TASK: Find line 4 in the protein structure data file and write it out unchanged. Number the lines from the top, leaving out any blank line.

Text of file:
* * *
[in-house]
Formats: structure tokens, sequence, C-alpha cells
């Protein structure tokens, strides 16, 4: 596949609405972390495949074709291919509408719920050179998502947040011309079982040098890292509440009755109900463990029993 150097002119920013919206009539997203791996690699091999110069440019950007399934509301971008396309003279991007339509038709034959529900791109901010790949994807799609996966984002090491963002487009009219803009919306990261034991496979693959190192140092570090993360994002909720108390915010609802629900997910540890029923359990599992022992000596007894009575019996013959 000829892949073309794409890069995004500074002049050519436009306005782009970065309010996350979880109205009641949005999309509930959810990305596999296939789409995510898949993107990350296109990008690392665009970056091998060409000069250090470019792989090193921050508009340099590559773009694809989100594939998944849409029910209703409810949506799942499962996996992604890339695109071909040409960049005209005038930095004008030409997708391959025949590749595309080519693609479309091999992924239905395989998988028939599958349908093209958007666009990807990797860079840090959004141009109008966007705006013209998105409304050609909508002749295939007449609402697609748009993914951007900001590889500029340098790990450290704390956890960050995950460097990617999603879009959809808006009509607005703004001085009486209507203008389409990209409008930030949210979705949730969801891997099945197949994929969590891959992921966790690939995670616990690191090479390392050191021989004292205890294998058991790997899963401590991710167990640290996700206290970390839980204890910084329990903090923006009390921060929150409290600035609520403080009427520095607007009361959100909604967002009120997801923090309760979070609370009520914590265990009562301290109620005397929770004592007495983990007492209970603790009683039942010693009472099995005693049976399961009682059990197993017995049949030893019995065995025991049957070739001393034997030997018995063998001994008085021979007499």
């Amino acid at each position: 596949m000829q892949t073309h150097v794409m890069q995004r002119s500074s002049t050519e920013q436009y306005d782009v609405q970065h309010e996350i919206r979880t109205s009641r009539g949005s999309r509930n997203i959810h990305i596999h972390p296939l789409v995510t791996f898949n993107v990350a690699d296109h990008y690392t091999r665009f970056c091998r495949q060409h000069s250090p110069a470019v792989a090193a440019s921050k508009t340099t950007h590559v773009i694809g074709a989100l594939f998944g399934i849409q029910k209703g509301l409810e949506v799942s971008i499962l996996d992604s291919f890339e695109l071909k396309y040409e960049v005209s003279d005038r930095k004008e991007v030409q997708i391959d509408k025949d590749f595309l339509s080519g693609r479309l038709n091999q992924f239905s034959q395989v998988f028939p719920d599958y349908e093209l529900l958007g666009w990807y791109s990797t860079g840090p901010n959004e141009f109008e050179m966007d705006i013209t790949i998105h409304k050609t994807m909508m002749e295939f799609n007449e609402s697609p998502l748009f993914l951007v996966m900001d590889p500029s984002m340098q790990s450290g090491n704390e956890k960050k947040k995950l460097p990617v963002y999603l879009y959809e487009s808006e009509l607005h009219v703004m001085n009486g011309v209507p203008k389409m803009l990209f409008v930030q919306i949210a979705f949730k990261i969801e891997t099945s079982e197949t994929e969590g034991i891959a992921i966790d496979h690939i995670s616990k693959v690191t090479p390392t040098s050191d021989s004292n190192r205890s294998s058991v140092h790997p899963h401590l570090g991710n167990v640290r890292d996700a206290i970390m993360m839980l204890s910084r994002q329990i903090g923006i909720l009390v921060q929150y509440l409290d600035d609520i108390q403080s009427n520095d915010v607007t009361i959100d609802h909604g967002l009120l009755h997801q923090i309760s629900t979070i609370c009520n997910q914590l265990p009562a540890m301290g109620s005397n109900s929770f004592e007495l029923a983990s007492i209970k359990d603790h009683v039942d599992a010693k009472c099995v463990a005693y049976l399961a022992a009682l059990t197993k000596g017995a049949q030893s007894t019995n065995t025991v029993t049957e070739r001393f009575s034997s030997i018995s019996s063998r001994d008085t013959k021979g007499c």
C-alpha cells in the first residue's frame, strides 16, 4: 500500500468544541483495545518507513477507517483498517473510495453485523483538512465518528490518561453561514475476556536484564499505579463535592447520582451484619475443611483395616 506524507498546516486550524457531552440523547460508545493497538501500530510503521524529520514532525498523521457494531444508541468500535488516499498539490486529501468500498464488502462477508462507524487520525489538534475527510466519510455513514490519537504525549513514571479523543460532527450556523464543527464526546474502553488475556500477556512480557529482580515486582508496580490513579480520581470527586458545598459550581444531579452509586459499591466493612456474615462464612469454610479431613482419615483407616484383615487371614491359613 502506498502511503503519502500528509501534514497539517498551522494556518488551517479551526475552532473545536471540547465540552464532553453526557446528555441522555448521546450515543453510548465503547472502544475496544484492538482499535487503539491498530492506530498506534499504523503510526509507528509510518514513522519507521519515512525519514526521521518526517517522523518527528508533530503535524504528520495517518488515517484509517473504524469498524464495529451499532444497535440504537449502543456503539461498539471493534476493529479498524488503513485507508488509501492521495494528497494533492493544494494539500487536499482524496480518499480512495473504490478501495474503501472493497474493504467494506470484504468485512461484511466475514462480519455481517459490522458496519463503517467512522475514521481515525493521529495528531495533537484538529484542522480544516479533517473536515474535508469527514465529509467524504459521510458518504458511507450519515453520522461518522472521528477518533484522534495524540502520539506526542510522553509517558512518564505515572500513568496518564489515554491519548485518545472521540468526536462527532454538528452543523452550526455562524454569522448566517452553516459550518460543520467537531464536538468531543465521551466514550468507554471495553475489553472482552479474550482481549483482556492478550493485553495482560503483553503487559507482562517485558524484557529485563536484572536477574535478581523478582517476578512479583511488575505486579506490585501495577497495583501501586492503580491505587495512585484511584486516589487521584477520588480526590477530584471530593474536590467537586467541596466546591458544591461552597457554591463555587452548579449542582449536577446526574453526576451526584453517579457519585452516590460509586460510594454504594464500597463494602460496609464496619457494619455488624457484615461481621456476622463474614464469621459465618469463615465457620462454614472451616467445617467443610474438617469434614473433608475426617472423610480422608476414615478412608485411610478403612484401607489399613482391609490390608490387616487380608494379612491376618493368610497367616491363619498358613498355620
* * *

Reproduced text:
């Amino acid at each position: 596949m000829q892949t073309h150097v794409m890069q995004r002119s500074s002049t050519e920013q436009y306005d782009v609405q970065h309010e996350i919206r979880t109205s009641r009539g949005s999309r509930n997203i959810h990305i596999h972390p296939l789409v995510t791996f898949n993107v990350a690699d296109h990008y690392t091999r665009f970056c091998r495949q060409h000069s250090p110069a470019v792989a090193a440019s921050k508009t340099t950007h590559v773009i694809g074709a989100l594939f998944g399934i849409q029910k209703g509301l409810e949506v799942s971008i499962l996996d992604s291919f890339e695109l071909k396309y040409e960049v005209s003279d005038r930095k004008e991007v030409q997708i391959d509408k025949d590749f595309l339509s080519g693609r479309l038709n091999q992924f239905s034959q395989v998988f028939p719920d599958y349908e093209l529900l958007g666009w990807y791109s990797t860079g840090p901010n959004e141009f109008e050179m966007d705006i013209t790949i998105h409304k050609t994807m909508m002749e295939f799609n007449e609402s697609p998502l748009f993914l951007v996966m900001d590889p500029s984002m340098q790990s450290g090491n704390e956890k960050k947040k995950l460097p990617v963002y999603l879009y959809e487009s808006e009509l607005h009219v703004m001085n009486g011309v209507p203008k389409m803009l990209f409008v930030q919306i949210a979705f949730k990261i969801e891997t099945s079982e197949t994929e969590g034991i891959a992921i966790d496979h690939i995670s616990k693959v690191t090479p390392t040098s050191d021989s004292n190192r205890s294998s058991v140092h790997p899963h401590l570090g991710n167990v640290r890292d996700a206290i970390m993360m839980l204890s910084r994002q329990i903090g923006i909720l009390v921060q929150y509440l409290d600035d609520i108390q403080s009427n520095d915010v607007t009361i959100d609802h909604g967002l009120l009755h997801q923090i309760s629900t979070i609370c009520n997910q914590l265990p009562a540890m301290g109620s005397n109900s929770f004592e007495l029923a983990s007492i209970k359990d603790h009683v039942d599992a010693k009472c099995v463990a005693y049976l399961a022992a009682l059990t197993k000596g017995a049949q030893s007894t019995n065995t025991v029993t049957e070739r001393f009575s034997s030997i018995s019996s063998r001994d008085t013959k021979g007499c």